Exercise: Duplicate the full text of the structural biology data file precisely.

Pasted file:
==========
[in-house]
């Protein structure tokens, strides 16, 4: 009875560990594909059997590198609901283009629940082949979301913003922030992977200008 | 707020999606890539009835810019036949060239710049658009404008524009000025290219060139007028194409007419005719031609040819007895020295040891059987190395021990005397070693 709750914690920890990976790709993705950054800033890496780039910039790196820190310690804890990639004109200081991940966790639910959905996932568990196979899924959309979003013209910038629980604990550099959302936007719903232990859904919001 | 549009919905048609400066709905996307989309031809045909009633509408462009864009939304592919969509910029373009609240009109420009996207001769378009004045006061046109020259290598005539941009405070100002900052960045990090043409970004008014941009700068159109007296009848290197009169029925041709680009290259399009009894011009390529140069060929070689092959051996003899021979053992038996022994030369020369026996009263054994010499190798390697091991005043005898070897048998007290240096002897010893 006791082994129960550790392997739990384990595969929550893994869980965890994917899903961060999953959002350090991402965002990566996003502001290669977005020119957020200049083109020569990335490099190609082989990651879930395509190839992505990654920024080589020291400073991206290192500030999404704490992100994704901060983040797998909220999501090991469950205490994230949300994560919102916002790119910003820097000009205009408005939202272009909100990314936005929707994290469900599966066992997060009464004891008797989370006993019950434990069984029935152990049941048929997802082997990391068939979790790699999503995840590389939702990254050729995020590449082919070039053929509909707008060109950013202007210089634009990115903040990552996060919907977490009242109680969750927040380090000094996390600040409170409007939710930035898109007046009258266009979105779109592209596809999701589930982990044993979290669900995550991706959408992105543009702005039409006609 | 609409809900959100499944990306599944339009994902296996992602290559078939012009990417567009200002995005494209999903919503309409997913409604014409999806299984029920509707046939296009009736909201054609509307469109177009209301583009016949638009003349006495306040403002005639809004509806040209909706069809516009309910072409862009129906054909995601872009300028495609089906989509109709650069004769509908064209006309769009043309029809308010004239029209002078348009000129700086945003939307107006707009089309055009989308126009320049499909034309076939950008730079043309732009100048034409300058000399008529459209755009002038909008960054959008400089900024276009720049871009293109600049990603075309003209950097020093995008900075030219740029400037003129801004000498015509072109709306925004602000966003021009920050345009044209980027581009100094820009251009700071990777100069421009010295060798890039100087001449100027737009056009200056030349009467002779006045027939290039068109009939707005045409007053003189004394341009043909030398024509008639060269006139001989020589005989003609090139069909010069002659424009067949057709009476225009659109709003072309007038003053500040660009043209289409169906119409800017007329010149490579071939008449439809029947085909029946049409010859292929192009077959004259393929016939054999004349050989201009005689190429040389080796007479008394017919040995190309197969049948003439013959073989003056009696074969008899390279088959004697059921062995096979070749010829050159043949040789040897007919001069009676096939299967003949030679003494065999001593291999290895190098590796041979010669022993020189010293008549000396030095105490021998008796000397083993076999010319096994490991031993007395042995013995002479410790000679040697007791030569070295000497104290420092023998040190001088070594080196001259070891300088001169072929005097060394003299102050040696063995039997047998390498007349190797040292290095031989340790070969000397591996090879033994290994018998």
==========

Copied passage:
[in-house]
């Protein structure tokens, strides 16, 4: 009875560990594909059997590198609901283009629940082949979301913003922030992977200008 | 707020999606890539009835810019036949060239710049658009404008524009000025290219060139007028194409007419005719031609040819007895020295040891059987190395021990005397070693 709750914690920890990976790709993705950054800033890496780039910039790196820190310690804890990639004109200081991940966790639910959905996932568990196979899924959309979003013209910038629980604990550099959302936007719903232990859904919001 | 549009919905048609400066709905996307989309031809045909009633509408462009864009939304592919969509910029373009609240009109420009996207001769378009004045006061046109020259290598005539941009405070100002900052960045990090043409970004008014941009700068159109007296009848290197009169029925041709680009290259399009009894011009390529140069060929070689092959051996003899021979053992038996022994030369020369026996009263054994010499190798390697091991005043005898070897048998007290240096002897010893 006791082994129960550790392997739990384990595969929550893994869980965890994917899903961060999953959002350090991402965002990566996003502001290669977005020119957020200049083109020569990335490099190609082989990651879930395509190839992505990654920024080589020291400073991206290192500030999404704490992100994704901060983040797998909220999501090991469950205490994230949300994560919102916002790119910003820097000009205009408005939202272009909100990314936005929707994290469900599966066992997060009464004891008797989370006993019950434990069984029935152990049941048929997802082997990391068939979790790699999503995840590389939702990254050729995020590449082919070039053929509909707008060109950013202007210089634009990115903040990552996060919907977490009242109680969750927040380090000094996390600040409170409007939710930035898109007046009258266009979105779109592209596809999701589930982990044993979290669900995550991706959408992105543009702005039409006609 | 609409809900959100499944990306599944339009994902296996992602290559078939012009990417567009200002995005494209999903919503309409997913409604014409999806299984029920509707046939296009009736909201054609509307469109177009209301583009016949638009003349006495306040403002005639809004509806040209909706069809516009309910072409862009129906054909995601872009300028495609089906989509109709650069004769509908064209006309769009043309029809308010004239029209002078348009000129700086945003939307107006707009089309055009989308126009320049499909034309076939950008730079043309732009100048034409300058000399008529459209755009002038909008960054959008400089900024276009720049871009293109600049990603075309003209950097020093995008900075030219740029400037003129801004000498015509072109709306925004602000966003021009920050345009044209980027581009100094820009251009700071990777100069421009010295060798890039100087001449100027737009056009200056030349009467002779006045027939290039068109009939707005045409007053003189004394341009043909030398024509008639060269006139001989020589005989003609090139069909010069002659424009067949057709009476225009659109709003072309007038003053500040660009043209289409169906119409800017007329010149490579071939008449439809029947085909029946049409010859292929192009077959004259393929016939054999004349050989201009005689190429040389080796007479008394017919040995190309197969049948003439013959073989003056009696074969008899390279088959004697059921062995096979070749010829050159043949040789040897007919001069009676096939299967003949030679003494065999001593291999290895190098590796041979010669022993020189010293008549000396030095105490021998008796000397083993076999010319096994490991031993007395042995013995002479410790000679040697007791030569070295000497104290420092023998040190001088070594080196001259070891300088001169072929005097060394003299102050040696063995039997047998390498007349190797040292290095031989340790070969000397591996090879033994290994018998």